On September 4, 2010, 45 years passed since the Kyiv premiere of Sergei Parajanov’s legendary film, Shadows of Forgotten Ancestors. Incidentally, the film’s premiere was allowed in Ukraine only a year after the film was shown in world’s cinemas and received international acclaim. The reason for such a delay was that director Parajanov categorically refused to show Shadows of Forgotten Ancestors in Russian translation, explaining this by the fact that language is one of integral artistic elements of the film. Both the film and its premiere were deeply symbolical. Shadows of Forgotten Ancestors is a high-quality film, showing masterly work by the director and revealing the previously obscure Hutsul traditions and folkways — a film which, in its time, conquered the world. (The Polish magazine Ekran wrote in 1966: “This is one of the most amazing and refined films that we have seen in recent times.”) Parajanov’s film is a rare phenomenon, which shows an integral and authentic ethnic culture with the help of art, thus becoming a bright manifestation of this culture.
Kyiv’s premiere of the film is linked with the young Ukrainian intellectuals who openly stood against the state totalitarian system. In commemoration of the 45th anniversary of the event the civic organization Young People’s Movement organized a showing of Parajanov’s film in the Kinopanorama Cinema. It began with a reenactment of the events that took place in early September 1965.
“On September 2 we first learned that Svitlychny, the Goryn brothers, and a whole number of young composers and artists were detained,” the participant and witness of the protest action, former political prisoner Oles Serhienko explained. “That was the authorities’ reaction to the partial awakening of civic consciousness among Ukrainians — a result of the democratization processes that took place during the Khrushchev Thaw. Ivan Dziuba decided to use the premiere of the film Shadows of Forgotten Ancestors to speak publicly about the arrests. The hall was full before the film started. After the speech of Parajanov, Dziuba went on stage, and after several cheers started speaking about the mass arrests among the Ukrainian intelligentsia and announced the names of detained persons. Someone tried to push Dziuba off the stage. Then Viacheslav Chornovil called upon those who disagree with such policy to rise in protest. One-third of the audience stood up. Then — in 1965 — after the film Vasyl Stus approached the microphone. Though he was not supposed to take part in the action, he publicly declared his support for Dziuba and Chornovil, emphasizing that ‘everyone should rise in protest, today Ukrainians are arrested, tomorrow it will be Jews or Russians.’”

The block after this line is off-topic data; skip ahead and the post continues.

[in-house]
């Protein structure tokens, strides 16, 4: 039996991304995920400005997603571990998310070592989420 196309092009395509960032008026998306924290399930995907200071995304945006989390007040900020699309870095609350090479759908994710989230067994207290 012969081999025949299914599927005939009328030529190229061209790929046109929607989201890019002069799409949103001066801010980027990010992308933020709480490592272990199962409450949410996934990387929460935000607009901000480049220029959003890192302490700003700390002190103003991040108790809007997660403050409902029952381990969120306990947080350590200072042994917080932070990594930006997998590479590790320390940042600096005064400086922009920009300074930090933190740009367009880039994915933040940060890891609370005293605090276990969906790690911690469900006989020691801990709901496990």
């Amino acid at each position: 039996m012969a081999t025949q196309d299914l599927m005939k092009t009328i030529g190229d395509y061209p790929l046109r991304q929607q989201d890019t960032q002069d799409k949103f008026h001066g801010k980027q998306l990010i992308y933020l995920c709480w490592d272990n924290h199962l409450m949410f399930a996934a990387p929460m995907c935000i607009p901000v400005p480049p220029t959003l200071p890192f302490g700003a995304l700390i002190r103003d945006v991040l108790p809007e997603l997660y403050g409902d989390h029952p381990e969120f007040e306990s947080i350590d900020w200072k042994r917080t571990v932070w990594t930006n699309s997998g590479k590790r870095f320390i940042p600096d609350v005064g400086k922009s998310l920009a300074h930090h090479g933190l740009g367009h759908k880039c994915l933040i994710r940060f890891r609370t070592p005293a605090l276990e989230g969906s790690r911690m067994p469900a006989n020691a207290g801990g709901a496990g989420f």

After the actions Dziuba and Chornovil were fired, whereas Stus was expelled from his postgraduate course. Soon after that a new wave of arrests began. According to dissident Vasyl Ovsienko, it was during the premiere of Parajanov’s film that Stus first made his civic stand. That moment marked the beginning of Stus’ 20-year period of hardships, which ended with his death in a concentration camp on September 4, 1985.
Forty-five years after the premier the hall of Kyiv’s Kinopanorama was once again crowded before the beginning. Most of people present were schoolchildren. They were listening to mp3 players, rather than the dissidents. It was a testament to the gap between the generations, and the loss of traditions. Meanwhile, the state is only pretending to support domestic cinema. Telekrytyka reports that the incumbent Cabinet of Ministers allotted seven million hryvnias for the creation and distribution of national films. Mykhailo Illienko considers that this is enough to finance just one big movie. It may be long before a new Shadows of Forgotten Ancestors appears.